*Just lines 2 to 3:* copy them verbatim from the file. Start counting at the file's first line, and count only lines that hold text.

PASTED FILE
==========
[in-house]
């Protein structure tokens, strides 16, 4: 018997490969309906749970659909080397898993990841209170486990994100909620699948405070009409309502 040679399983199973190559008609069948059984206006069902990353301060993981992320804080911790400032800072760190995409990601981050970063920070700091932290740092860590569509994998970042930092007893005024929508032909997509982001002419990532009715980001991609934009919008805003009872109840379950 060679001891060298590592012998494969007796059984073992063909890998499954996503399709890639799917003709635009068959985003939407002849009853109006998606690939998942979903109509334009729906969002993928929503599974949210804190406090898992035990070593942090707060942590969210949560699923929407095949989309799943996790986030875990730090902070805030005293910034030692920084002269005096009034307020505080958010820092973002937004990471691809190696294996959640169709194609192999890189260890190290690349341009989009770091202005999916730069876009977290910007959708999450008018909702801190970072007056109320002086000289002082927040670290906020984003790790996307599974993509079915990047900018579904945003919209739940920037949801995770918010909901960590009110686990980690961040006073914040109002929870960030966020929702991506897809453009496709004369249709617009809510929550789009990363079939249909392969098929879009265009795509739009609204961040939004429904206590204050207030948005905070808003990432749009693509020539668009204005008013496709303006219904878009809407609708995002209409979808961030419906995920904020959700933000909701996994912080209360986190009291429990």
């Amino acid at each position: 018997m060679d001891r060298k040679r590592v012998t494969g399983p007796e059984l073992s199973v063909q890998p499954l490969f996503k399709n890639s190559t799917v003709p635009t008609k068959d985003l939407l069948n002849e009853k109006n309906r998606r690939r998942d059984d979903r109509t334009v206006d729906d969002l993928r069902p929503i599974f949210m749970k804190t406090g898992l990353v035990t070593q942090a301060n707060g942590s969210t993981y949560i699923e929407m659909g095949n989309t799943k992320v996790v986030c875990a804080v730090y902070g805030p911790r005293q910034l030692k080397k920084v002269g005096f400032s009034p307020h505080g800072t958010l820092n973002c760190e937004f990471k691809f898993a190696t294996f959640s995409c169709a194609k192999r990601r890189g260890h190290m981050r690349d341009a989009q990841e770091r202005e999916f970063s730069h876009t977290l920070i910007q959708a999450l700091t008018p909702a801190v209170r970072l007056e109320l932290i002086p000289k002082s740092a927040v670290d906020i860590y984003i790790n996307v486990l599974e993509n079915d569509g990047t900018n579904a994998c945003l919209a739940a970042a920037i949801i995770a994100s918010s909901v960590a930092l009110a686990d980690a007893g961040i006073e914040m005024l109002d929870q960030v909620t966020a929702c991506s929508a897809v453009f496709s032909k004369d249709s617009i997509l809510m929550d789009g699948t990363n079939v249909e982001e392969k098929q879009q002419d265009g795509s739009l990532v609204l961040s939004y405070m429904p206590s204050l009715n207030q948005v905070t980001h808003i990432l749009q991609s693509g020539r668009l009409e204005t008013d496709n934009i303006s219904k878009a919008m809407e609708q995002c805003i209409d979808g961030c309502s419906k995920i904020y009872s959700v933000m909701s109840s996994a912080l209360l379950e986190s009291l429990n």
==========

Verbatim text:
């Protein structure tokens, strides 16, 4: 018997490969309906749970659909080397898993990841209170486990994100909620699948405070009409309502 040679399983199973190559008609069948059984206006069902990353301060993981992320804080911790400032800072760190995409990601981050970063920070700091932290740092860590569509994998970042930092007893005024929508032909997509982001002419990532009715980001991609934009919008805003009872109840379950 060679001891060298590592012998494969007796059984073992063909890998499954996503399709890639799917003709635009068959985003939407002849009853109006998606690939998942979903109509334009729906969002993928929503599974949210804190406090898992035990070593942090707060942590969210949560699923929407095949989309799943996790986030875990730090902070805030005293910034030692920084002269005096009034307020505080958010820092973002937004990471691809190696294996959640169709194609192999890189260890190290690349341009989009770091202005999916730069876009977290910007959708999450008018909702801190970072007056109320002086000289002082927040670290906020984003790790996307599974993509079915990047900018579904945003919209739940920037949801995770918010909901960590009110686990980690961040006073914040109002929870960030966020929702991506897809453009496709004369249709617009809510929550789009990363079939249909392969098929879009265009795509739009609204961040939004429904206590204050207030948005905070808003990432749009693509020539668009204005008013496709303006219904878009809407609708995002209409979808961030419906995920904020959700933000909701996994912080209360986190009291429990």
């Amino acid at each position: 018997m060679d001891r060298k040679r590592v012998t494969g399983p007796e059984l073992s199973v063909q890998p499954l490969f996503k399709n890639s190559t799917v003709p635009t008609k068959d985003l939407l069948n002849e009853k109006n309906r998606r690939r998942d059984d979903r109509t334009v206006d729906d969002l993928r069902p929503i599974f949210m749970k804190t406090g898992l990353v035990t070593q942090a301060n707060g942590s969210t993981y949560i699923e929407m659909g095949n989309t799943k992320v996790v986030c875990a804080v730090y902070g805030p911790r005293q910034l030692k080397k920084v002269g005096f400032s009034p307020h505080g800072t958010l820092n973002c760190e937004f990471k691809f898993a190696t294996f959640s995409c169709a194609k192999r990601r890189g260890h190290m981050r690349d341009a989009q990841e770091r202005e999916f970063s730069h876009t977290l920070i910007q959708a999450l700091t008018p909702a801190v209170r970072l007056e109320l932290i002086p000289k002082s740092a927040v670290d906020i860590y984003i790790n996307v486990l599974e993509n079915d569509g990047t900018n579904a994998c945003l919209a739940a970042a920037i949801i995770a994100s918010s909901v960590a930092l009110a686990d980690a007893g961040i006073e914040m005024l109002d929870q960030v909620t966020a929702c991506s929508a897809v453009f496709s032909k004369d249709s617009i997509l809510m929550d789009g699948t990363n079939v249909e982001e392969k098929q879009q002419d265009g795509s739009l990532v609204l961040s939004y405070m429904p206590s204050l009715n207030q948005v905070t980001h808003i990432l749009q991609s693509g020539r668009l009409e204005t008013d496709n934009i303006s219904k878009a919008m809407e609708q995002c805003i209409d979808g961030c309502s419906k995920i904020y009872s959700v933000m909701s109840s996994a912080l209360l379950e986190s009291l429990n």